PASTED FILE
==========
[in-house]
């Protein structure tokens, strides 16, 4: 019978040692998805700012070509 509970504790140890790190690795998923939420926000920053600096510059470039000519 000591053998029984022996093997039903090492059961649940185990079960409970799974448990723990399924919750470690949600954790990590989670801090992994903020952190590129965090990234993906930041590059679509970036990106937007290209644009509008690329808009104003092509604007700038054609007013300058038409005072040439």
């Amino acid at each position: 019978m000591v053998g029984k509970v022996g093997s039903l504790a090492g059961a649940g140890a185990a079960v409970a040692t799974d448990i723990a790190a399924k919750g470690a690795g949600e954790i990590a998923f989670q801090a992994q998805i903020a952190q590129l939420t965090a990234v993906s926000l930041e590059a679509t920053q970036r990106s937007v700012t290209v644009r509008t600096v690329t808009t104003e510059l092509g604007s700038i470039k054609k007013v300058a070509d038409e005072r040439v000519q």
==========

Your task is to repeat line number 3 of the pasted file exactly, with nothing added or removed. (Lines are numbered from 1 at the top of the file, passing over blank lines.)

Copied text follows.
């Amino acid at each position: 019978m000591v053998g029984k509970v022996g093997s039903l504790a090492g059961a649940g140890a185990a079960v409970a040692t799974d448990i723990a790190a399924k919750g470690a690795g949600e954790i990590a998923f989670q801090a992994q998805i903020a952190q590129l939420t965090a990234v993906s926000l930041e590059a679509t920053q970036r990106s937007v700012t290209v644009r509008t600096v690329t808009t104003e510059l092509g604007s700038i470039k054609k007013v300058a070509d038409e005072r040439v000519q």